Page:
Note that the two aluminum puller halves have a wide and a narrow shoulder inside. The narrow shoulder goes behind the crankshaft sprocket.
My son bought me some 1-3/8″ box end wrenches for this puller so this is their inaugural use.
The sprocket teeth are not badly worn, so the mileage on the odometer is likely accurate at 37,000 miles instead of 137,000 miles. Nonetheless, I’m replacing the sprocket and nose bearing while I’m in here. And, no signs of rust on these parts unlike on the other side of the timing chest cover, so that’s good.
Check If Camshaft Nose Is Straight
Since the Dyna III magnet on the ATU showed it had been rubbing on the left pickup, it’s possible the camshaft nose is bent. With the timing chain removed, it’s time to check and see how straight it is. I use a dial indicator with a goose neck that attaches to a pair of vice grips. I got this set at Harbor Freight.
I attach the vice grips to the left side timing chest cover stud and adjust the goose neck to the probe of the dial indicator rests on the tip of the camshaft.
Here is a short video of the measurement.
CLICK VIDEO TO RUN: Checking Camshaft Nose Run Out
The camshaft is not bent, so the rubbing must be due to misalignment of the pickup plate itself. I’ve ordered a new Dyna III ignition.
I refinished the timing chest cover to remove the corrosion and bring the finish back to as close to original condition as I can. I install new metal diode board mounts to replace the original rubber mounts.
I install a new timing chain, crankshaft sprocket and nose bearing and timing chest cover gaskets. The procedures are the same as what I documented for the R75/6.
Install New Crankshaft Sprocket
- 11 BMW 1975 R75/6 Replace Timing Chain, Crankshaft Sprocket, Nose Bearing: Install New Crankshaft Sprocket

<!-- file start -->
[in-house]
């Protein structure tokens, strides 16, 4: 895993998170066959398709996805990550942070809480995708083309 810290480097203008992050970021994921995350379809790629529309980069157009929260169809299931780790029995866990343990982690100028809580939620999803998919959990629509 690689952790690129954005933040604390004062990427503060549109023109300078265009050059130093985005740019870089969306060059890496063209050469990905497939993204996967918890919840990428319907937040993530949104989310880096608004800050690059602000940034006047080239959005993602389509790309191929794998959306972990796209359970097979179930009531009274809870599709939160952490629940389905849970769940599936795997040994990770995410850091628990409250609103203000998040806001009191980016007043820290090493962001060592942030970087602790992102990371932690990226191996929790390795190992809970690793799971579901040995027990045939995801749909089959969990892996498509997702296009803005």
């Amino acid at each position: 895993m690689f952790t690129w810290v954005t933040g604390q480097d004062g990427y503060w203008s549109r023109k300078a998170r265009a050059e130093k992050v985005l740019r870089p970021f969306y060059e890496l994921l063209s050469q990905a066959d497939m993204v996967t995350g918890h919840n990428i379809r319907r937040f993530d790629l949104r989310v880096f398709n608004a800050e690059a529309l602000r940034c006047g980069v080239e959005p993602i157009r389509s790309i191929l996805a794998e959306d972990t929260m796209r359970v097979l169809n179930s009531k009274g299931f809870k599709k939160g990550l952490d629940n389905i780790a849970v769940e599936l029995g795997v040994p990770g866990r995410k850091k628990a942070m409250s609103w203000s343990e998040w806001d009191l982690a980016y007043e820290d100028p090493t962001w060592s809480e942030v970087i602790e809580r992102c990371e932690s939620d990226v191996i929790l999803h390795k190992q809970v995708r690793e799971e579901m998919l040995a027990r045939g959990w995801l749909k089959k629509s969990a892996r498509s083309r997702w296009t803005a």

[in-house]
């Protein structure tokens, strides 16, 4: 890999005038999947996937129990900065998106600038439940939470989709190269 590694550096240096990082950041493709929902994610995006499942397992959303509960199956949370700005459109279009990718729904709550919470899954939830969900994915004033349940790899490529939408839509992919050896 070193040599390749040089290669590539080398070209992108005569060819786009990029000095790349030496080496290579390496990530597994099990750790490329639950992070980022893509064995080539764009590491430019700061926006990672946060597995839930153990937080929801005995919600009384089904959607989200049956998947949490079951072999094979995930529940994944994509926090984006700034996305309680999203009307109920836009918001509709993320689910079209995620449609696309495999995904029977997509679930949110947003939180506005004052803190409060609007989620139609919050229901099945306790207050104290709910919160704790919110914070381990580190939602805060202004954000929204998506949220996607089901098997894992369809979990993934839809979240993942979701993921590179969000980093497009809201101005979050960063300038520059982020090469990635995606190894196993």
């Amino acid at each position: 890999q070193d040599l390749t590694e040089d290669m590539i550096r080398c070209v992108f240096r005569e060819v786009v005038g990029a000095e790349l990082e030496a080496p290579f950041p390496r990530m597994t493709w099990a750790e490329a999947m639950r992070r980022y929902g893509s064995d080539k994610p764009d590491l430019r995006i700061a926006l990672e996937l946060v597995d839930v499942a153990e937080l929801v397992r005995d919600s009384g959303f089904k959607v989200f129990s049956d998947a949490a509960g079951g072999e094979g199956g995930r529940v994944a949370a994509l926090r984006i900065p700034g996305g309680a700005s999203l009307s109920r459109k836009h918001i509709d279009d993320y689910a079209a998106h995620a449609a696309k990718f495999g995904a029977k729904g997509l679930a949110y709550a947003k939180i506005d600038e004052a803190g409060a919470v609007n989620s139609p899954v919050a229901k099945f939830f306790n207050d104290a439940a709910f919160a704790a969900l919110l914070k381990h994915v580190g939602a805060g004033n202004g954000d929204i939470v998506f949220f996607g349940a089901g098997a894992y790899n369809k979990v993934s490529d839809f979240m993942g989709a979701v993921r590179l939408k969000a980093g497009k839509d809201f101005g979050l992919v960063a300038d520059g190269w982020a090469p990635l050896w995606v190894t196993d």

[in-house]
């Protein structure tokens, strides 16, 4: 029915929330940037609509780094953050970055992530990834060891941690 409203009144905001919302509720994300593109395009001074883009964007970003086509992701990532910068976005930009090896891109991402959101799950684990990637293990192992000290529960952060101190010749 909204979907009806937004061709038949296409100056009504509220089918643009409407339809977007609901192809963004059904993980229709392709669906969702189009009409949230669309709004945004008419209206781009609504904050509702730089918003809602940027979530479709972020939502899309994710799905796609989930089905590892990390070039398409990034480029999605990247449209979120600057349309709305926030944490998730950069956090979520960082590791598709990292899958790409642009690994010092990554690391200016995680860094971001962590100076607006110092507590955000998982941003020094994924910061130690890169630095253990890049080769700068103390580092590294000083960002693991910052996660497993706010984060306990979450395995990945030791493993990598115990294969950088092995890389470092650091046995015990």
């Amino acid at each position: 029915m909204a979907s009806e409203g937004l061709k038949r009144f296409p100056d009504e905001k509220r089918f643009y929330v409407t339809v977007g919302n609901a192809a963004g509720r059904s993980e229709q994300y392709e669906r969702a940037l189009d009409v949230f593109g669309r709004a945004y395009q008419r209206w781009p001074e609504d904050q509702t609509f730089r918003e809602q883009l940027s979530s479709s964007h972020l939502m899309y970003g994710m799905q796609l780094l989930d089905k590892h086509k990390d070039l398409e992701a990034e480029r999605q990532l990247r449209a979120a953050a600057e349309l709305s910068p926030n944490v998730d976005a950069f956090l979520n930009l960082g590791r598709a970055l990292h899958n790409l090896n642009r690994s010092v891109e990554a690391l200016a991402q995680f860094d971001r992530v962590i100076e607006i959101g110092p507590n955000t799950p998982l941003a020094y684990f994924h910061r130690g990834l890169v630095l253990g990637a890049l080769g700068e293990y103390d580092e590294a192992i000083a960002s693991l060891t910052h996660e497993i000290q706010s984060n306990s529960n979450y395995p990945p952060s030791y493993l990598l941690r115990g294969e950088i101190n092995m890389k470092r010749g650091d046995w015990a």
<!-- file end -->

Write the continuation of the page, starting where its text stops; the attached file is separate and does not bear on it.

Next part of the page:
Install New Crankshaft Nose Bearing
- 11 BMW 1975 R75/6 Replace Timing Chain, Crankshaft Sprocket, Nose Bearing: Install New Crankshaft Nose Bearing
I marked the crankshaft sprocket teeth behind the timing mark so I can see the mark when the timing chain is installed.
I moved the timing chain one tooth off to show how much misalignment occurs between the timing mark on the crankshaft and camshaft sprockets.
And here’s how the timing marks look when they are correctly aligned.
Install New Timing Chain with Master Link
The procedure is the same as I followed for the R75/6. This time I used masking tape to cover the holes in the engine case. I want it a bit sticky, but not too sticky so I can remove it easily. The trick is to rub the sticky side across my pants leg a couple times before sticking it on the engine case.
Note that the master link chain comes with two C-clips to secure the plate on the master link. These are very small and harder to install than a fish clip. I purchased a second master link with a fish clip. The link looks like the one that comes with the C-clips, but it is different. The grooves in the ends of the pins are wider. I got them mixed up and couldn’t get the fish clip to go on. I removed the link and found this difference in how they are made.
Install Timing Chain Tensioner and Spring